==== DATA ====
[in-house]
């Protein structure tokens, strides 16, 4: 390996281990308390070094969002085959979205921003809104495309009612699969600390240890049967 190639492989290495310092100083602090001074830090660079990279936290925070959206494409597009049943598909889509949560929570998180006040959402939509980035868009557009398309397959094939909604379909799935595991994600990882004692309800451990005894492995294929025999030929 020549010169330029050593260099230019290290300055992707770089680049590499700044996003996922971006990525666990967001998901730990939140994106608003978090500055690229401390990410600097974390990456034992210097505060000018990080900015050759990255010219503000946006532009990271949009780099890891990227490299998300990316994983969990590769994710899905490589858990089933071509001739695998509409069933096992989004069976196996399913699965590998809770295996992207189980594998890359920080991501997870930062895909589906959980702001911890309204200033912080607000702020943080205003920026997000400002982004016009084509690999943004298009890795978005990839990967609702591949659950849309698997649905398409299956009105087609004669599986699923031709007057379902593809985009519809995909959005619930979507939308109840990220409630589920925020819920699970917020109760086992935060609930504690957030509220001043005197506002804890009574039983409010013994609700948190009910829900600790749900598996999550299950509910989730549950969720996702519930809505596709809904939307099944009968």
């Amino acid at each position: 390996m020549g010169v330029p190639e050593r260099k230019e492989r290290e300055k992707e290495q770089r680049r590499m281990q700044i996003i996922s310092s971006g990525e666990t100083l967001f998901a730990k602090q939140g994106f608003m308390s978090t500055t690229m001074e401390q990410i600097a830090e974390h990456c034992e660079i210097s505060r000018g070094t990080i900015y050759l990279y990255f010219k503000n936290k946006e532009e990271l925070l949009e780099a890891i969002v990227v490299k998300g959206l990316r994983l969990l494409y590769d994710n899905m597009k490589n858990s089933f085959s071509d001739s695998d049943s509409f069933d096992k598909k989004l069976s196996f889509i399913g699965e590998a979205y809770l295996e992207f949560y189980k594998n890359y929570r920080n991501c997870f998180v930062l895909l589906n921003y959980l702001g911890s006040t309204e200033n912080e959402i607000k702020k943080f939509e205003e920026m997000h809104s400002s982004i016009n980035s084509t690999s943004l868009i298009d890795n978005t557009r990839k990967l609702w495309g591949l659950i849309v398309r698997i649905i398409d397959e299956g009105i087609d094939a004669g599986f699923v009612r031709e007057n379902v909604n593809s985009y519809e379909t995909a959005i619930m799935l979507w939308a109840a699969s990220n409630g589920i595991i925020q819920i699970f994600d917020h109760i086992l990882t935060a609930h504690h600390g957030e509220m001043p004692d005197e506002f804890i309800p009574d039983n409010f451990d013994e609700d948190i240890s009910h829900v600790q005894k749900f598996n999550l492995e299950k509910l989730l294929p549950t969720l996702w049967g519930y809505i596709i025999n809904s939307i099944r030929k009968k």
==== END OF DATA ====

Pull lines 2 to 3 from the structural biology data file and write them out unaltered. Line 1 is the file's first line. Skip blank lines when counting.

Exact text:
């Protein structure tokens, strides 16, 4: 390996281990308390070094969002085959979205921003809104495309009612699969600390240890049967 190639492989290495310092100083602090001074830090660079990279936290925070959206494409597009049943598909889509949560929570998180006040959402939509980035868009557009398309397959094939909604379909799935595991994600990882004692309800451990005894492995294929025999030929 020549010169330029050593260099230019290290300055992707770089680049590499700044996003996922971006990525666990967001998901730990939140994106608003978090500055690229401390990410600097974390990456034992210097505060000018990080900015050759990255010219503000946006532009990271949009780099890891990227490299998300990316994983969990590769994710899905490589858990089933071509001739695998509409069933096992989004069976196996399913699965590998809770295996992207189980594998890359920080991501997870930062895909589906959980702001911890309204200033912080607000702020943080205003920026997000400002982004016009084509690999943004298009890795978005990839990967609702591949659950849309698997649905398409299956009105087609004669599986699923031709007057379902593809985009519809995909959005619930979507939308109840990220409630589920925020819920699970917020109760086992935060609930504690957030509220001043005197506002804890009574039983409010013994609700948190009910829900600790749900598996999550299950509910989730549950969720996702519930809505596709809904939307099944009968």
């Amino acid at each position: 390996m020549g010169v330029p190639e050593r260099k230019e492989r290290e300055k992707e290495q770089r680049r590499m281990q700044i996003i996922s310092s971006g990525e666990t100083l967001f998901a730990k602090q939140g994106f608003m308390s978090t500055t690229m001074e401390q990410i600097a830090e974390h990456c034992e660079i210097s505060r000018g070094t990080i900015y050759l990279y990255f010219k503000n936290k946006e532009e990271l925070l949009e780099a890891i969002v990227v490299k998300g959206l990316r994983l969990l494409y590769d994710n899905m597009k490589n858990s089933f085959s071509d001739s695998d049943s509409f069933d096992k598909k989004l069976s196996f889509i399913g699965e590998a979205y809770l295996e992207f949560y189980k594998n890359y929570r920080n991501c997870f998180v930062l895909l589906n921003y959980l702001g911890s006040t309204e200033n912080e959402i607000k702020k943080f939509e205003e920026m997000h809104s400002s982004i016009n980035s084509t690999s943004l868009i298009d890795n978005t557009r990839k990967l609702w495309g591949l659950i849309v398309r698997i649905i398409d397959e299956g009105i087609d094939a004669g599986f699923v009612r031709e007057n379902v909604n593809s985009y519809e379909t995909a959005i619930m799935l979507w939308a109840a699969s990220n409630g589920i595991i925020q819920i699970f994600d917020h109760i086992l990882t935060a609930h504690h600390g957030e509220m001043p004692d005197e506002f804890i309800p009574d039983n409010f451990d013994e609700d948190i240890s009910h829900v600790q005894k749900f598996n999550l492995e299950k509910l989730l294929p549950t969720l996702w049967g519930y809505i596709i025999n809904s939307i099944r030929k009968k």